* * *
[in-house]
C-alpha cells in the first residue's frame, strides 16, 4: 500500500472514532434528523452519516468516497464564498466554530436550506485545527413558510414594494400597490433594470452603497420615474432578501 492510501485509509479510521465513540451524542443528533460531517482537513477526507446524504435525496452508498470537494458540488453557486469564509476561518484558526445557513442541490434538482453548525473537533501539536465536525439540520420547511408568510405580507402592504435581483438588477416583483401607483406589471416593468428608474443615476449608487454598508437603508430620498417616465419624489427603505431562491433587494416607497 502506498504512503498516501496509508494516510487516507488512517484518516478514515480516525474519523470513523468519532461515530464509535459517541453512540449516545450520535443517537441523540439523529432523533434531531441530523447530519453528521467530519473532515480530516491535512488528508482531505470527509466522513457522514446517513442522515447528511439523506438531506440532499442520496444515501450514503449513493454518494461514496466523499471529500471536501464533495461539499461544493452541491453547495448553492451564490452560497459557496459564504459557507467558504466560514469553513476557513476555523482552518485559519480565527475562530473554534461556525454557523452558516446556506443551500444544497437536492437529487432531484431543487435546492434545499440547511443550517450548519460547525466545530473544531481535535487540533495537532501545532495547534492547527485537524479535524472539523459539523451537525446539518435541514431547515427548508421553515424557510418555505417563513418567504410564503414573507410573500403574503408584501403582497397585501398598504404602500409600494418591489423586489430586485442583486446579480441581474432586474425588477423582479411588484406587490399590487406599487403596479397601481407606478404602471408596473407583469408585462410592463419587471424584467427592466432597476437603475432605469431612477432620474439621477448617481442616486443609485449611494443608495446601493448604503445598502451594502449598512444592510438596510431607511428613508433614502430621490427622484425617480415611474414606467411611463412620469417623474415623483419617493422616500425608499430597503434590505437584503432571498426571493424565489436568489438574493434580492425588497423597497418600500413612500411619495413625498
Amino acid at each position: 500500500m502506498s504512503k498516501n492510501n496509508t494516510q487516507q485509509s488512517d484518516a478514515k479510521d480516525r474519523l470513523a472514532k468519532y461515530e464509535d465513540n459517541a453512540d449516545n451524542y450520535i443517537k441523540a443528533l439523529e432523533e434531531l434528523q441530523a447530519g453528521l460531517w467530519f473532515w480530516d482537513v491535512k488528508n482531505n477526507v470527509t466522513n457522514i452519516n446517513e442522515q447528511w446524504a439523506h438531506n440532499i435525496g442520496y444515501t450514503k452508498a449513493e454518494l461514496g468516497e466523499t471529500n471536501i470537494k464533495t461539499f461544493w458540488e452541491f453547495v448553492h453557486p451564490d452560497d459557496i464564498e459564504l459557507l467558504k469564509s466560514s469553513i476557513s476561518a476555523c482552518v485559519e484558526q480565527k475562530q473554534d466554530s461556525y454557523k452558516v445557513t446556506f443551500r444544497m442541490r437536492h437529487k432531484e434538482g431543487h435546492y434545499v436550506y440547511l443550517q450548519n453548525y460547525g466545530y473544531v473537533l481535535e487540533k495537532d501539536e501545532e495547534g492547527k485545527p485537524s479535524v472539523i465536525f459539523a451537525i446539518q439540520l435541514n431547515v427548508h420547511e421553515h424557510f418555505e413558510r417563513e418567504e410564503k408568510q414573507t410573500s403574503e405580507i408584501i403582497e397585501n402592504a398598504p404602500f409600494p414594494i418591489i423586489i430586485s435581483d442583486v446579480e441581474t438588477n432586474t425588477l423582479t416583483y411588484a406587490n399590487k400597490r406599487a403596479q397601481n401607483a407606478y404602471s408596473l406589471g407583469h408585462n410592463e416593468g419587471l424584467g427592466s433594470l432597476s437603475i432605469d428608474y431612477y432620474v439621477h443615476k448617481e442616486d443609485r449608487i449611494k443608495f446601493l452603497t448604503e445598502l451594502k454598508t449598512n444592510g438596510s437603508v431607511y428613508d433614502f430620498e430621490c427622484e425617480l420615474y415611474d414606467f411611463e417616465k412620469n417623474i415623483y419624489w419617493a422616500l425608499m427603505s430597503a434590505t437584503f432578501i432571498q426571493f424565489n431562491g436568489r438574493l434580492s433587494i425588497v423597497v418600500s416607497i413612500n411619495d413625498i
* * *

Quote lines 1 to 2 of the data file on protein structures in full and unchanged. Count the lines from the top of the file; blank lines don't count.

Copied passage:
[in-house]
C-alpha cells in the first residue's frame, strides 16, 4: 500500500472514532434528523452519516468516497464564498466554530436550506485545527413558510414594494400597490433594470452603497420615474432578501 492510501485509509479510521465513540451524542443528533460531517482537513477526507446524504435525496452508498470537494458540488453557486469564509476561518484558526445557513442541490434538482453548525473537533501539536465536525439540520420547511408568510405580507402592504435581483438588477416583483401607483406589471416593468428608474443615476449608487454598508437603508430620498417616465419624489427603505431562491433587494416607497 502506498504512503498516501496509508494516510487516507488512517484518516478514515480516525474519523470513523468519532461515530464509535459517541453512540449516545450520535443517537441523540439523529432523533434531531441530523447530519453528521467530519473532515480530516491535512488528508482531505470527509466522513457522514446517513442522515447528511439523506438531506440532499442520496444515501450514503449513493454518494461514496466523499471529500471536501464533495461539499461544493452541491453547495448553492451564490452560497459557496459564504459557507467558504466560514469553513476557513476555523482552518485559519480565527475562530473554534461556525454557523452558516446556506443551500444544497437536492437529487432531484431543487435546492434545499440547511443550517450548519460547525466545530473544531481535535487540533495537532501545532495547534492547527485537524479535524472539523459539523451537525446539518435541514431547515427548508421553515424557510418555505417563513418567504410564503414573507410573500403574503408584501403582497397585501398598504404602500409600494418591489423586489430586485442583486446579480441581474432586474425588477423582479411588484406587490399590487406599487403596479397601481407606478404602471408596473407583469408585462410592463419587471424584467427592466432597476437603475432605469431612477432620474439621477448617481442616486443609485449611494443608495446601493448604503445598502451594502449598512444592510438596510431607511428613508433614502430621490427622484425617480415611474414606467411611463412620469417623474415623483419617493422616500425608499430597503434590505437584503432571498426571493424565489436568489438574493434580492425588497423597497418600500413612500411619495413625498